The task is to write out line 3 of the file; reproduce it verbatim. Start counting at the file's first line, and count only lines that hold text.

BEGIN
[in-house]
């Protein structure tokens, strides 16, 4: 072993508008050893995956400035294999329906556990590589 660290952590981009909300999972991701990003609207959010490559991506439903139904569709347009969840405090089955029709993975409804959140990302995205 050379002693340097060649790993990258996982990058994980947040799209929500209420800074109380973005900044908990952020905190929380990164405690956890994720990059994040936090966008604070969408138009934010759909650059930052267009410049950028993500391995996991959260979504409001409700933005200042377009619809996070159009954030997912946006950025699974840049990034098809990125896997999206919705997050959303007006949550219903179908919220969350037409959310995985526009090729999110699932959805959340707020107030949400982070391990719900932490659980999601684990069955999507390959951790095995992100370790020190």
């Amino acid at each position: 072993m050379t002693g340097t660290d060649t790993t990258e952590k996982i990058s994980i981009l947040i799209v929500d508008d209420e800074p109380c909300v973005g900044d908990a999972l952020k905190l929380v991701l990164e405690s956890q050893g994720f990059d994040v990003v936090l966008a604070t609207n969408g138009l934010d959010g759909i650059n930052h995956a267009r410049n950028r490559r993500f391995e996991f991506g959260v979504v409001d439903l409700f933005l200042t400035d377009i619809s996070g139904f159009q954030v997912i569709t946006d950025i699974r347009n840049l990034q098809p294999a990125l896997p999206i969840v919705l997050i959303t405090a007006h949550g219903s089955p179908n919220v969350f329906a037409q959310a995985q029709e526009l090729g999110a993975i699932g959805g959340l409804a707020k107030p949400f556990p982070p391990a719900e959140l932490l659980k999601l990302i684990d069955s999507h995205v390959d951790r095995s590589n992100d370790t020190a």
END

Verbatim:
């Amino acid at each position: 072993m050379t002693g340097t660290d060649t790993t990258e952590k996982i990058s994980i981009l947040i799209v929500d508008d209420e800074p109380c909300v973005g900044d908990a999972l952020k905190l929380v991701l990164e405690s956890q050893g994720f990059d994040v990003v936090l966008a604070t609207n969408g138009l934010d959010g759909i650059n930052h995956a267009r410049n950028r490559r993500f391995e996991f991506g959260v979504v409001d439903l409700f933005l200042t400035d377009i619809s996070g139904f159009q954030v997912i569709t946006d950025i699974r347009n840049l990034q098809p294999a990125l896997p999206i969840v919705l997050i959303t405090a007006h949550g219903s089955p179908n919220v969350f329906a037409q959310a995985q029709e526009l090729g999110a993975i699932g959805g959340l409804a707020k107030p949400f556990p982070p391990a719900e959140l932490l659980k999601l990302i684990d069955s999507h995205v390959d951790r095995s590589n992100d370790t020190a």